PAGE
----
Someone said once, that the one thing all leaders have in common is that they have followers. True. But they also have enemies.It reminds me of a quote I read recently in a Teddy Roosevelt biography, which I adapted to:
A friend recently defined leadership for me this way:
“Leadership is disappointing people at a pace they can tolerate.”
That makes more sense, in a real, down to earth type of church setting.
To lead is to make decisions. To make decisions is to alienate some.I wish it weren't so, but it is. Every time a leader makes a decision, someone is going to disagree--perhaps strongly--with that decision. But it is the leader's task to decide, and whenever possible to communicate the reasons for a decision as effectively as possible, so that (it is hoped) the majority of folks who might have an opinion are helped toward acceptance and even support of the decision. But every decision will engender disagreement, and the harder the decision, the more likely the disagreement will be both sharp and broad.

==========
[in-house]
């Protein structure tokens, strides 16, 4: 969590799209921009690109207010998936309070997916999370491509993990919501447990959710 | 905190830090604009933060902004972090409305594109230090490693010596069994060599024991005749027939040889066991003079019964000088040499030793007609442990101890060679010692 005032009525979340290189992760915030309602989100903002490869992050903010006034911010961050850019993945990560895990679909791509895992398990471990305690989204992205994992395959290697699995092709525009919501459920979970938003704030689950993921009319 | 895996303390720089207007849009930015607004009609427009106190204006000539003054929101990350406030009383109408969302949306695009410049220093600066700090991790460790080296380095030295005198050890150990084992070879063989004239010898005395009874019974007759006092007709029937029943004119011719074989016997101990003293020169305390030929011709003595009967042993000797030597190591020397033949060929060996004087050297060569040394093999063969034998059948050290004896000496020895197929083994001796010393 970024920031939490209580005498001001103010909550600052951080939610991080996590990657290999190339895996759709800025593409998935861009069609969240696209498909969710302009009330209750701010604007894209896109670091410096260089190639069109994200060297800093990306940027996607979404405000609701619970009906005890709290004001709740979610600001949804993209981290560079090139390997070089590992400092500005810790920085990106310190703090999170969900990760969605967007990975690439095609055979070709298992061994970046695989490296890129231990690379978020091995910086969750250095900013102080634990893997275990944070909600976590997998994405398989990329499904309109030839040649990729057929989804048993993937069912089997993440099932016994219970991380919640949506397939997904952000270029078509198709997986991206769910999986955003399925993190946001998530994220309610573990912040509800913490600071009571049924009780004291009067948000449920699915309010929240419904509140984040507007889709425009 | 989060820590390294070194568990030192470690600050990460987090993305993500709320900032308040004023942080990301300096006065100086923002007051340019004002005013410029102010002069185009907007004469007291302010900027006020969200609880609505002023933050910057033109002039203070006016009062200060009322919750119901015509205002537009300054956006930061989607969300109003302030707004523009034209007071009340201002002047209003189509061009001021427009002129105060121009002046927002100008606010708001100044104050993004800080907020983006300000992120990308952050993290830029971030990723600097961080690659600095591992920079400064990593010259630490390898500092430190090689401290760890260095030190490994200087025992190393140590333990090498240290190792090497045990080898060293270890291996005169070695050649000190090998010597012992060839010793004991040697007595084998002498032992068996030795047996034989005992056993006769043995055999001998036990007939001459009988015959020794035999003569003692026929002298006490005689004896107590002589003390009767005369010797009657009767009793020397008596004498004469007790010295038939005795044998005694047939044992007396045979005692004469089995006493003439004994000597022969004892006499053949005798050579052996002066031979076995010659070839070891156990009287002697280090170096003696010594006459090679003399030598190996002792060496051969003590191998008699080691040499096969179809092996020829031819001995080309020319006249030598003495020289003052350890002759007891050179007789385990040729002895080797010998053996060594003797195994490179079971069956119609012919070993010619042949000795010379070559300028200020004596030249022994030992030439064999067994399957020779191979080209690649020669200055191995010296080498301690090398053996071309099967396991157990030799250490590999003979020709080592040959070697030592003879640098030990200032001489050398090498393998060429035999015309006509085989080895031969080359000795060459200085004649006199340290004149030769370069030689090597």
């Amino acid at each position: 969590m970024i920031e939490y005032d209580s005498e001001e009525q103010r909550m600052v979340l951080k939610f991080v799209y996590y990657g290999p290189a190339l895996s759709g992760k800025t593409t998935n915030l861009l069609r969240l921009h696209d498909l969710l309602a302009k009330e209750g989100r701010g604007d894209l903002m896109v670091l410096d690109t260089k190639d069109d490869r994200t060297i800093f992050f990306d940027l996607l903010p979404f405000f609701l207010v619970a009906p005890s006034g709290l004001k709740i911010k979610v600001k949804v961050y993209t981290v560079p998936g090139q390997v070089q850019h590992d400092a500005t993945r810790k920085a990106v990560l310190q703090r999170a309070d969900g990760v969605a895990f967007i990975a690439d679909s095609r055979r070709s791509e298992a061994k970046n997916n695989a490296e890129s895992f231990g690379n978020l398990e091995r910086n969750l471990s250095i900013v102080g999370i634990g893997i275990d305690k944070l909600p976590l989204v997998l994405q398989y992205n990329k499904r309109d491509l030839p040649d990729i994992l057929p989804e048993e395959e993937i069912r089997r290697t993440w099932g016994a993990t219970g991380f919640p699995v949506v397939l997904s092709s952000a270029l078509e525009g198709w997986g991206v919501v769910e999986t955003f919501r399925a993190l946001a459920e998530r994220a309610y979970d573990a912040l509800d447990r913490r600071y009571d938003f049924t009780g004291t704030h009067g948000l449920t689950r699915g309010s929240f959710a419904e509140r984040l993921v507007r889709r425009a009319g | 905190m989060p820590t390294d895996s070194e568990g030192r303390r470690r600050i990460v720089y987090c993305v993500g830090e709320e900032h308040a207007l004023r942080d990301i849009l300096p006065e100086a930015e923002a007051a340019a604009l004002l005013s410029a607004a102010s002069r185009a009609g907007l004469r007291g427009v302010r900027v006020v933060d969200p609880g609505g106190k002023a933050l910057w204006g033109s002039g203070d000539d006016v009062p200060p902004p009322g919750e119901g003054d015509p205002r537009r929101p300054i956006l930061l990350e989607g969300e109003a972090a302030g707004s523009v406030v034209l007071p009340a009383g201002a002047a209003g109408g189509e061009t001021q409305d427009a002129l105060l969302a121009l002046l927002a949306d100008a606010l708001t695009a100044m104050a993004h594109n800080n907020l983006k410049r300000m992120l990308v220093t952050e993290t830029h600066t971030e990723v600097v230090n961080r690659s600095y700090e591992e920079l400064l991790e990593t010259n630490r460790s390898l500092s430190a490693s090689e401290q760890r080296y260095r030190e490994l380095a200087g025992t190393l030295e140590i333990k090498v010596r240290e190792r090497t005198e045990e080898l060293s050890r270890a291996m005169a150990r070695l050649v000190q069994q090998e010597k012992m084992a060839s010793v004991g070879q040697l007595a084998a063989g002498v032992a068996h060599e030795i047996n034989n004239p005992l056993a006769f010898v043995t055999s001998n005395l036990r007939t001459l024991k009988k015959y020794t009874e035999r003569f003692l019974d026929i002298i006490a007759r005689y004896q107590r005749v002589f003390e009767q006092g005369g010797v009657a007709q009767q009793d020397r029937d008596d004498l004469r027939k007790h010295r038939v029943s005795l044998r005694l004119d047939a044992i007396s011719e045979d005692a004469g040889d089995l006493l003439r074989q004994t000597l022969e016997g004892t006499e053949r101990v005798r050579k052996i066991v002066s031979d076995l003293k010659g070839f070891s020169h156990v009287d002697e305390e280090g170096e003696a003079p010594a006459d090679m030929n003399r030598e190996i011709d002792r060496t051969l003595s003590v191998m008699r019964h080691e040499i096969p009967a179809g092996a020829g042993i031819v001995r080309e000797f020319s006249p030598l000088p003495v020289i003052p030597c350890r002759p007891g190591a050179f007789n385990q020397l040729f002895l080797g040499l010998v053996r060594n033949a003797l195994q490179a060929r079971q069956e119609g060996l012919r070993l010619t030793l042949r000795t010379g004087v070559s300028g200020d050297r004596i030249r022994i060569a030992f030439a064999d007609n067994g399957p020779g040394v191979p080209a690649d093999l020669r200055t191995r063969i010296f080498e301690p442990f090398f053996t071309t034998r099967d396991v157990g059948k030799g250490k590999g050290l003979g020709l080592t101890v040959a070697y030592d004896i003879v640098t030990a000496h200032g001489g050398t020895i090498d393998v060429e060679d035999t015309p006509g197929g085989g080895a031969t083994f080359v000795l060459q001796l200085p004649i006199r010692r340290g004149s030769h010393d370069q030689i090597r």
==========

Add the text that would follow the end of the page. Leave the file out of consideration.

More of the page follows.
Some leaders, wounded by this reality, turn to a modus operandi of trying never again to make an unpopular decision (which, of course, makes them more followers of the crowd than leaders of the flock). Others of us try to survive by shutting down or shutting out all criticism because it's just too painful, demotivating, and even demobilizing to hear a constant thrumming of negative reaction.
I hope to become a leader who can do neither. I hope to get better at facing the reality that decisions invite disagreement. But with THAT reality comes another: every disagreement presents an opportunity for a new decision, to fight, to flee, or (the choice I hope to take), to acknowledge the leader's role, responsibility...and respect for those who disagree.